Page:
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White Noise

Directed by Slav Syrkin

Street Fighter 5 ED's Theme Song

​​Capcom, all rights reserved 

Street Fighter 5 ED's Theme Song

​Written by Cal Combs

​Produced by Daniel Lindholm

​A fight to be heard 

​T-MObile International plan Japan

commercial

"Sick show, bro"

- Joe Jonas, after a live performance  at Trump Room in Tokyo, Japan

"Really good stuff man!"

- George Watsky, after hearing 30 seconds of one song

"He's going to make it big, like really big one day, I just know it"

- Eddie Combs, Federal Bureau of Prisons/ Cal's father

Cal Combs was born in Los Angeles, California, but spent most of his life moving city to city with his father's job in the Federal Bureau of Prisons. He now lives in the Bronx after making a name for himself in Tokyo, Japan. Cal earned a degree in English Teaching and is currently meshing together the two worlds of art and education against the grain of modern institutions. He lives by the idea that life is not as serious as people often make it out to be and that positivity, transparency, love and adventure fuel creativity and shape a better future. As a teacher, Cal has been recognized for his extravagant efforts to not only teach content, but to make an impact in the lives of his students in any way that he can. Before the start of his teaching career, Cal raised money, held a large fundraiser, and successfully built a small recording studio in the school where he was completing his student teaching practicum. When asked about it, he said "I just know about untapped talent and I am always prepared to be amazed by kids, probably because when all my teachers were wasting their time trying to make me do things their way, they never thought about what I could already do my way and how we could bridge the gap; the studio is a manifestation of that. These kids need more outlets of free expression and less of these tightly outlined ways of  doing things, if we allow them to open up we can see where they are at and then move in when teachable moments occur. All of the hard work was worth it if just one kid finds his voice behind these microphones, there's no telling what we have started here, but I am excited to see what comes next..." There are stories of Cal still being told at MCHS to this day, and even a small framed picture of him with a funny story can be found in Susan Cintra's classroom. Cal was quoted as unsure in college because the closer he got to a profession in education the more he saw the all too familiar statutes and limitations of institutionalized education. For several reasons, Cal did not know if he could continue his work as a hip-hop artist and teacher simultaneously. If it weren't for a very specific event that occurred during his student teaching, who is to say that this article would have ever been written or that Cal would still be making music. His passion and motivation is clear, he has no lofting dreams of fame and fortune, but speaks with lights in his eyes about students; he really just does everything as an example and tries to improve himself only so he can use what he knows to bring other people up.  It is a strange dynamic to consider his place in the two worlds of hip-hop and education, but I am hopeful as ever for what it may become.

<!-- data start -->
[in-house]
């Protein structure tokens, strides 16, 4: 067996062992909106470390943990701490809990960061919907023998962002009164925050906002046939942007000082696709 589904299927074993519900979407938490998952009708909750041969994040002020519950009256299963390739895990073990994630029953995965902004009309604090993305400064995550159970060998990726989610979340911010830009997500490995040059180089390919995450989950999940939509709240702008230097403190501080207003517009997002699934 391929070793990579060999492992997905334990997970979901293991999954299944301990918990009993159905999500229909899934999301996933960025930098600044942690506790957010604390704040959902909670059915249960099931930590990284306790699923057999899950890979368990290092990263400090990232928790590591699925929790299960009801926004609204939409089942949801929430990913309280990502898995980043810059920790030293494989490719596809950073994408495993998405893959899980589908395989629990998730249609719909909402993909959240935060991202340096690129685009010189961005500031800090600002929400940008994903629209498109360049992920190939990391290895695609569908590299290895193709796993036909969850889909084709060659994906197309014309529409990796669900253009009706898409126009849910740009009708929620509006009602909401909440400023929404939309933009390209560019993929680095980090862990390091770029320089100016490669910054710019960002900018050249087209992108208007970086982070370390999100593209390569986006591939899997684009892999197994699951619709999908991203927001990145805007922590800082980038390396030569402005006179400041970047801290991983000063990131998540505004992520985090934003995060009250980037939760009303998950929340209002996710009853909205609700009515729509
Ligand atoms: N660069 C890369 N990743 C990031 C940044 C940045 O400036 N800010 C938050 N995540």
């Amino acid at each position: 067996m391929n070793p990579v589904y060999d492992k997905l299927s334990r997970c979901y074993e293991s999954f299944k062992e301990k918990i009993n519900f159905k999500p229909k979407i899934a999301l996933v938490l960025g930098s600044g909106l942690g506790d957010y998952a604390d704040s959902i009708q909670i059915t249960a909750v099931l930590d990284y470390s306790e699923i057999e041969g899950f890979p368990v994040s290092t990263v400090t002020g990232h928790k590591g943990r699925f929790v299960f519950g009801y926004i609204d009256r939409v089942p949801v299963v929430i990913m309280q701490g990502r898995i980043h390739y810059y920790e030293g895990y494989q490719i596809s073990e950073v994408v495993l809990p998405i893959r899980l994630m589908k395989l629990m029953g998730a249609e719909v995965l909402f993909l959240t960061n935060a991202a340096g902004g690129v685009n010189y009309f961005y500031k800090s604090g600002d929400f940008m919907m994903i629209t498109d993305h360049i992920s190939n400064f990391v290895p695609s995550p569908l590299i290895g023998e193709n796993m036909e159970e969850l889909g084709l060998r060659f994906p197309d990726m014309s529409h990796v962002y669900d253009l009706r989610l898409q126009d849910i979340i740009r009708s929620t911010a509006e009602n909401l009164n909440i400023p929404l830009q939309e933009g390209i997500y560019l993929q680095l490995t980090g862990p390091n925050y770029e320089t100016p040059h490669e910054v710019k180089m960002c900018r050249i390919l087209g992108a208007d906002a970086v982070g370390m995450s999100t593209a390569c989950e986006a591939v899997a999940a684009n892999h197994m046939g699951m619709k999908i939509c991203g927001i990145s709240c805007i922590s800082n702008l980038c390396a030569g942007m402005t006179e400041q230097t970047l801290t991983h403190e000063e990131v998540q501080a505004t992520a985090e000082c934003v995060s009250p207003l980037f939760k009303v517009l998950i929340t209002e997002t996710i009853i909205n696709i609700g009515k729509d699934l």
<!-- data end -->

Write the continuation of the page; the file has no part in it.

​$2000 raised for MCHS recording Studio

Cal with author of "For White Folks who teach in the Hood," Chris Emdin